Clinical Psychology Internship
Primary focus in autism, mental health and pediatric neuropsychology at Fraser
The Fraser Clinical Psychology Internship program emphasizes broad and general training in child and adolescent clinical psychology with unique specialized training opportunities in autism spectrum disorders, child and adolescent mental health and neuropsychology. Each of the three major rotations provides experiences that promote the development of intermediate to advanced knowledge, skills and competencies aligned with the program’s overarching goals and objectives. Our program is designed to prepare interns for advanced training or work in these areas of professional practice.
We are committed to developing an individualized training experience for each intern. We have three interns annually. Interns are involved in a variety of clinical experiences with diverse populations. They complete three four-month rotations: Early Childhood Evaluation Rotation (birth through five), Child and Adolescent Evaluation Rotation (six and older) and Neuropsychology Evaluation Rotation. They also conduct individual, group and family therapy throughout the year with clients from the mental health and autism programs. These clinical experiences emphasize comprehensive training in broad and generalized areas of psychology, but also allow flexibility to maximize personal growth and to provide for more in-depth experiences in areas that are of particular interest to the trainee. We emphasize a comprehensive approach to training across clinical work, didactics, case consultations and research. Interns are provided with one half-day of protected time each week for research under the direction of a staff mentor.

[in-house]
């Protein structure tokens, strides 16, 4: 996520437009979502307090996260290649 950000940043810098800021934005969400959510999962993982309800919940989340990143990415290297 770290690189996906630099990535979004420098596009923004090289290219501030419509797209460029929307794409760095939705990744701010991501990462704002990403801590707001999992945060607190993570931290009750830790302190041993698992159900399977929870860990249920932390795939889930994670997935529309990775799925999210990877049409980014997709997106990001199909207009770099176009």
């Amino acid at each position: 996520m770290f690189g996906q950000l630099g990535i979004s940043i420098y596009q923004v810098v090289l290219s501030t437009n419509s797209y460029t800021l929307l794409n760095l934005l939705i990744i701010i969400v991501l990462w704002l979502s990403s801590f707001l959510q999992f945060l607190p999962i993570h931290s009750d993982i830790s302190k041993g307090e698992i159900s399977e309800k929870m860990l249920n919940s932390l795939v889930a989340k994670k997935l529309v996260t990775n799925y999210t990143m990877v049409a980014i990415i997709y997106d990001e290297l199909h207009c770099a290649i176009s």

Completed application materials must be received by Friday, November 15, 2019. We are requesting a minimum of three letters of recommendations. No supplemental materials are required. Personal interviews are not required but are encouraged for serious candidates. Invitations for interviews will be sent by email by the week of December 9, 2019.
Questions?Contact Dr. Kim Klein